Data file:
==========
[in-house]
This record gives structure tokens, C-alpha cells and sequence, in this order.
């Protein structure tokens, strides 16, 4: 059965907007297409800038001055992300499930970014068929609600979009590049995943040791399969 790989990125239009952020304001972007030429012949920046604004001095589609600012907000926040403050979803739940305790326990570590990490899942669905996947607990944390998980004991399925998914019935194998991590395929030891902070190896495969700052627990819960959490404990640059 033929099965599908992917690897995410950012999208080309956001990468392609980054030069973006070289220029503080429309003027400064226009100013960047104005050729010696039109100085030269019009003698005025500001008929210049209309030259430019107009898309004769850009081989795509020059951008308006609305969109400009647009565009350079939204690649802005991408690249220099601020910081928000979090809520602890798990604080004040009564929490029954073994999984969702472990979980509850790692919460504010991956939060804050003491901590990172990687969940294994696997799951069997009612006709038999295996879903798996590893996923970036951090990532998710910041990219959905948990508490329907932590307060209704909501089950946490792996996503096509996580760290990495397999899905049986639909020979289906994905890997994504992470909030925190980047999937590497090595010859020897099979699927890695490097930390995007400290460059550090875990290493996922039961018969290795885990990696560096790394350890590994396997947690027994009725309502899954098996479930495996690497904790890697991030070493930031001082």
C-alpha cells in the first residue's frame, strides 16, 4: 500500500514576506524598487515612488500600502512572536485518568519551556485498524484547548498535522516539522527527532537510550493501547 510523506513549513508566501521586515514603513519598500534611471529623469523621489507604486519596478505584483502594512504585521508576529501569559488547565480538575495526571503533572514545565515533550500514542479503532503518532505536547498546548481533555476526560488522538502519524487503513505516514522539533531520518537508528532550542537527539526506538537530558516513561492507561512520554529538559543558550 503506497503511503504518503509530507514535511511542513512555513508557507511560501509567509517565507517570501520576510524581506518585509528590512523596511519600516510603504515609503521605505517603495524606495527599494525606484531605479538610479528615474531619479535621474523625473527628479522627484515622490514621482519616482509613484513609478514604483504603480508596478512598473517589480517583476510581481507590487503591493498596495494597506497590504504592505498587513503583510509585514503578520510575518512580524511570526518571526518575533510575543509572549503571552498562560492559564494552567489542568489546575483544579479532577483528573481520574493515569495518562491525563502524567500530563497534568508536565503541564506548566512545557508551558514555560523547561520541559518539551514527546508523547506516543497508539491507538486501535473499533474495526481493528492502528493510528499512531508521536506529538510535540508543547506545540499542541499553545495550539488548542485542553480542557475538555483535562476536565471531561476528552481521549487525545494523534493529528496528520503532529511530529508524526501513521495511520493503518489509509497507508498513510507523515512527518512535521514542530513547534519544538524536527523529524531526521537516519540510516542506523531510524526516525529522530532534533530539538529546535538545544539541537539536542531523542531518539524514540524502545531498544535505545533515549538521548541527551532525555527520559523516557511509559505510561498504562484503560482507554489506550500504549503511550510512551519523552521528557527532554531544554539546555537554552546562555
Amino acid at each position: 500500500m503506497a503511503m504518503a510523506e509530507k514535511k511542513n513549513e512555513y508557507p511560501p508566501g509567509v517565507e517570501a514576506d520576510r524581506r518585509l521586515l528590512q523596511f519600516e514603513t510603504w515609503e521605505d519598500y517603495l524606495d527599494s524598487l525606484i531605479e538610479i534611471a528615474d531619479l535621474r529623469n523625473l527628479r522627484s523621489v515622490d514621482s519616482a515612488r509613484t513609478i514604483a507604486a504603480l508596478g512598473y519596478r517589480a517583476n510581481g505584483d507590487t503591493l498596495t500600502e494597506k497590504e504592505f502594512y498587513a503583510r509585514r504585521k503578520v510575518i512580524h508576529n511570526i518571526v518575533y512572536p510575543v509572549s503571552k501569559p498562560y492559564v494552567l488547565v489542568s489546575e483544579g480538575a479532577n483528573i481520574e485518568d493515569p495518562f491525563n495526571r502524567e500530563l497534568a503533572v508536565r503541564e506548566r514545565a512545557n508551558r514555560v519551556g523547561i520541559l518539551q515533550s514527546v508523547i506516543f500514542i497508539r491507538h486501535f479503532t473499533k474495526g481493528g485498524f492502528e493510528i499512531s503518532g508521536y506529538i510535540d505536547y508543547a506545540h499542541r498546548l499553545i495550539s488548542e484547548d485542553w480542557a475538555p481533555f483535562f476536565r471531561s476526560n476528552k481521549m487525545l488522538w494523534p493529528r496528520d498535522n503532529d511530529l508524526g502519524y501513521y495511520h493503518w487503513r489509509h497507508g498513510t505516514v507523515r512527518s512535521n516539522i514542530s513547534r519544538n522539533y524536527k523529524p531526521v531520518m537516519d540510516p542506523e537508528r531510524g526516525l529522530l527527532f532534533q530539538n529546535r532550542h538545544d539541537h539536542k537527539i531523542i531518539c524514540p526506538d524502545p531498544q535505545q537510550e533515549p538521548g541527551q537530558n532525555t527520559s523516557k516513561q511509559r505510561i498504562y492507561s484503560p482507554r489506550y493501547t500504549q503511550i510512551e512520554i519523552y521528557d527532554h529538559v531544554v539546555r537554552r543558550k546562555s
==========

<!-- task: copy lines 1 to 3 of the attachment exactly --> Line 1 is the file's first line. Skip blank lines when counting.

[in-house]
This record gives structure tokens, C-alpha cells and sequence, in this order.
């Protein structure tokens, strides 16, 4: 059965907007297409800038001055992300499930970014068929609600979009590049995943040791399969 790989990125239009952020304001972007030429012949920046604004001095589609600012907000926040403050979803739940305790326990570590990490899942669905996947607990944390998980004991399925998914019935194998991590395929030891902070190896495969700052627990819960959490404990640059 033929099965599908992917690897995410950012999208080309956001990468392609980054030069973006070289220029503080429309003027400064226009100013960047104005050729010696039109100085030269019009003698005025500001008929210049209309030259430019107009898309004769850009081989795509020059951008308006609305969109400009647009565009350079939204690649802005991408690249220099601020910081928000979090809520602890798990604080004040009564929490029954073994999984969702472990979980509850790692919460504010991956939060804050003491901590990172990687969940294994696997799951069997009612006709038999295996879903798996590893996923970036951090990532998710910041990219959905948990508490329907932590307060209704909501089950946490792996996503096509996580760290990495397999899905049986639909020979289906994905890997994504992470909030925190980047999937590497090595010859020897099979699927890695490097930390995007400290460059550090875990290493996922039961018969290795885990990696560096790394350890590994396997947690027994009725309502899954098996479930495996690497904790890697991030070493930031001082």